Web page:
Court allows issue ads near elections
Court allows issue ads near elections
By MARK SHERMAN, Associated Press Writer 2 minutes ago
WASHINGTON - The Supreme Court loosened political
advertising restrictions aimed at corporate- and
union-funded television ads Monday, weakening a key
provision of a landmark campaign finance law.
The court's 5-4 ruling could become a significant
factor in the upcoming presidential primaries, giving
interest groups a louder and more influential voice in
the closing days before those contests as well as the
The decision upheld an appeals court ruling that an
anti-abortion group should have been allowed to air
ads during the final two months before the 2004
elections. The law unreasonably limits speech and
violates the group's First Amendment rights, the court
"Discussion of issues cannot be suppressed simply
because the issues may also be pertinent in an
election," Chief Justice John Roberts wrote for the
majority. "Where the First Amendment is implicated,
the tie goes to the speaker, not the censor."
The case involved advertisements that Wisconsin Right
to Life was prevented from broadcasting. The ads asked
voters to contact the state's two senators, Democrats
Russ Feingold and Herb Kohl, and urge them not to
filibuster President Bush's judicial nominees.
Feingold, a co-author of the campaign finance law, was
up for re-election in 2004.
The provision in question was aimed at preventing the
airing of issue ads that cast candidates in positive
or negative lights while stopping short of explicitly
calling for their election or defeat. Sponsors of such
ads have contended they are exempt from certain limits
on contributions in federal elections.
A first test of the impact of the court's opinion
could come as early as December, a month before
presidential caucuses and primaries in Iowa, Nevada,
New Hampshire and South Carolina.
"The ruling could have important implications for the
2008 presidential election and could reorder the
advertising strategies of corporate America and labor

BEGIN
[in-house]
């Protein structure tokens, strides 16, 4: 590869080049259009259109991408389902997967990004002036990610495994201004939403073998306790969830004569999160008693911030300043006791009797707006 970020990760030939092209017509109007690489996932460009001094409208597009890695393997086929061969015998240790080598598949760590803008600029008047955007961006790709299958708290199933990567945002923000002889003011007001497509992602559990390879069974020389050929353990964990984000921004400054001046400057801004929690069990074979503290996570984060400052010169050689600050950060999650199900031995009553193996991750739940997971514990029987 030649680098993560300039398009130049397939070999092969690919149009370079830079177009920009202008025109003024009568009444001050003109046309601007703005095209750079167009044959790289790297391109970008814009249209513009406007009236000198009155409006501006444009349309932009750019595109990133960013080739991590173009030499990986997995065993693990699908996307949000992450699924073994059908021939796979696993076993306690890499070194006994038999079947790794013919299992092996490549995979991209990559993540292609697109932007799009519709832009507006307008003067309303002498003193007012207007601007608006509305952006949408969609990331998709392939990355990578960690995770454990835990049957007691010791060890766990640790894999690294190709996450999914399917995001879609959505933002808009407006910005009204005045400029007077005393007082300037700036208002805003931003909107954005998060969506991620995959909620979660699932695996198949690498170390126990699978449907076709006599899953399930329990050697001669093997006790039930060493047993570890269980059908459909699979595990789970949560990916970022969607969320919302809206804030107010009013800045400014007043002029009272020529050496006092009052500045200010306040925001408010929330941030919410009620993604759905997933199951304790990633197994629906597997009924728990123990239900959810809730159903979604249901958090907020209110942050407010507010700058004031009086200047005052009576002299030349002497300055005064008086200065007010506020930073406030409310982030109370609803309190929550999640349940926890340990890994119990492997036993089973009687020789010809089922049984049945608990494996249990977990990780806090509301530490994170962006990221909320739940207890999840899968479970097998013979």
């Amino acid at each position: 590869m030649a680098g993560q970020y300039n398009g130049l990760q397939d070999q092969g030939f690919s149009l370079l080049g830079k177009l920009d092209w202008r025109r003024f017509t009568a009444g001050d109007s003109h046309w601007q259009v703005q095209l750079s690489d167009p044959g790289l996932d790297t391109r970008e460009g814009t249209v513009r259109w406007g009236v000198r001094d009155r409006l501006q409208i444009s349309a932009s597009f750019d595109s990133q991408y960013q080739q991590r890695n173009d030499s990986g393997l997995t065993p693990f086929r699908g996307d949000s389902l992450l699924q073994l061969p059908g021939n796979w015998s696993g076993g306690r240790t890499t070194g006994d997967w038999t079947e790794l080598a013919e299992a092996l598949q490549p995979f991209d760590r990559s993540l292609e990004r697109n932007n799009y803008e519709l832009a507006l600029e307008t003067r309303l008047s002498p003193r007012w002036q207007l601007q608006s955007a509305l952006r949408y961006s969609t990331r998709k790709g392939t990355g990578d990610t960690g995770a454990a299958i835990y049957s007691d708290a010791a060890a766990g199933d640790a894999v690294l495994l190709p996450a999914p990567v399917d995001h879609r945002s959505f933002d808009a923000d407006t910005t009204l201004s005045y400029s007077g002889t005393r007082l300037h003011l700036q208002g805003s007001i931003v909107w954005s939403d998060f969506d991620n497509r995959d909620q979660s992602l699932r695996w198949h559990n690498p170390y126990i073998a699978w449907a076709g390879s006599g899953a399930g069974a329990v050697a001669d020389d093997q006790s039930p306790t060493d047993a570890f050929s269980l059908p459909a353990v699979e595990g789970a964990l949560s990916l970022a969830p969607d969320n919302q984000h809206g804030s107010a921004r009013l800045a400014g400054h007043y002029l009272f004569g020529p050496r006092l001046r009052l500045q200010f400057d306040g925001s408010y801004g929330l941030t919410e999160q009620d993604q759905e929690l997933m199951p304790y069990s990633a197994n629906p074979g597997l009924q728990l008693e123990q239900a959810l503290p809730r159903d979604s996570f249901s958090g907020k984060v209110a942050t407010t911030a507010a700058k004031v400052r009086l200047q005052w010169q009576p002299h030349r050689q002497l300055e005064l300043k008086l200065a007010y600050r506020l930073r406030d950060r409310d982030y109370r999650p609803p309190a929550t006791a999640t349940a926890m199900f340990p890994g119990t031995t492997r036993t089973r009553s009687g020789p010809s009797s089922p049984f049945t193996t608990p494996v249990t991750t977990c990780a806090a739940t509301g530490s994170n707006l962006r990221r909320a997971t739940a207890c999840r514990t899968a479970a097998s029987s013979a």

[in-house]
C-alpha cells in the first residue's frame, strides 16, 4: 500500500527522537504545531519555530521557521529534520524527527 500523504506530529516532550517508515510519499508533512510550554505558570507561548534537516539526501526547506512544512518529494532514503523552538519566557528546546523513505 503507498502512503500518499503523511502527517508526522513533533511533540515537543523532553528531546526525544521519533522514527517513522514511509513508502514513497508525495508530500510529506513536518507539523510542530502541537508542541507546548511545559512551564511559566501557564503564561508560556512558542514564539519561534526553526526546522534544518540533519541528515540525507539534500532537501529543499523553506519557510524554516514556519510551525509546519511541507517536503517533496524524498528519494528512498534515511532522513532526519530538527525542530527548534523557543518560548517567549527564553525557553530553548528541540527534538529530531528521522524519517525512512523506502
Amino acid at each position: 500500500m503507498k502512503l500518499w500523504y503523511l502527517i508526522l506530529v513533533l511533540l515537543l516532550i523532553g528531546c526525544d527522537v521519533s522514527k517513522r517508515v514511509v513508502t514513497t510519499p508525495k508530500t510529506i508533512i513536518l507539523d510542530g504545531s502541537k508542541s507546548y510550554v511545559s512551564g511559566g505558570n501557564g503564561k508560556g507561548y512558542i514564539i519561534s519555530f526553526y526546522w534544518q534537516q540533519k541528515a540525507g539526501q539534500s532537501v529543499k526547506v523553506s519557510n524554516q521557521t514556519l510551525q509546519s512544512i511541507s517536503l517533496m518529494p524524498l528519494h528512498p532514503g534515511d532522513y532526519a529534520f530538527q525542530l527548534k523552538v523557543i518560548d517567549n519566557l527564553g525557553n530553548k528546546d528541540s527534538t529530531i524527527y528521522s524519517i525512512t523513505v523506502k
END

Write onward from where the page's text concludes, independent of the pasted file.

unions over the next two years," said Michael Toner, a
former chairman of the Federal Election Commission,
which oversees campaign finance law.
The decision is a setback for Sen. John McCain,
R-Ariz., who helped write the 2002 campaign finance
legislation with Feingold that contained the
advertising provision. McCain, now a presidential
candidate, has come under criticism from conservatives
for attempting to restrict political money and
"It is regrettable that a split Supreme Court has
carved out a narrow exception by which some corporate
and labor expenditures can be used to target a federal
candidate in the days and weeks before an election,"
McCain said in a statement.
The court's decision, however, has no effect on the
more far-reaching component of the campaign finance
law it's ban on the ability of political parties to
raise unlimited and unrestricted amounts of money from
unions, corporations and wealthy donors.
"Fortunately," McCain said, "that central reform still
stands as the law."
Republican presidential candidate Mitt Romney, who has
been critical of McCain's stance, promptly hailed the
"McCain-Feingold was a poorly-crafted bill," Romney
said in a statement. "Today's decision restores, in
part, to the American people a right critical to their
freedom of political participation and expression."
Three justices, Anthony Kennedy, Antonin Scalia and
Clarence Thomas, would have overruled the court's 2003
decision upholding the constitutionality of the
Roberts and Justice Samuel Alito said only that the
Wisconsin group's ads are not the equivalent of
explicit campaign ads and are not covered by the
court's 2003 decision.
That means the FEC will likely have to step in and
write specific rules about such advertising that
reflect the court's opinion.
Justice David Souter, joined by his three liberal
colleagues, said in his dissent that the court
"effectively and, unjustifiably, overruled" the
The ads could have been run, Souter pointed out, had
they been paid for out of the group's political action
committee, which is subject to federal campaign
finance limits. Or Feingold's name could have been
omitted, he said.
"Thus, what is called a 'ban' on speech is a limit on
the financing of electioneering broadcasts by entities
... that insist on acting as conduits from the
campaign war chests of business corporations," Souter
Justices Stephen Breyer, Ruth Bader Ginsburg and John
Paul Stevens joined Souter's dissent.
The Bush administration urged the court to ban the
ads, arguing that they were meant to influence the
elections, not lobby the senators.
An array of interest groups across the political
spectrum sought the outcome the court reached Monday.
They include: the American Civil Liberties Union, the
National Rifle Association, labor unions and business
The consolidated case is Federal Election Commission
v. Wisconsin Right to Life, 06-969, and McCain v.
Wisconsin Right to Life, 06-970.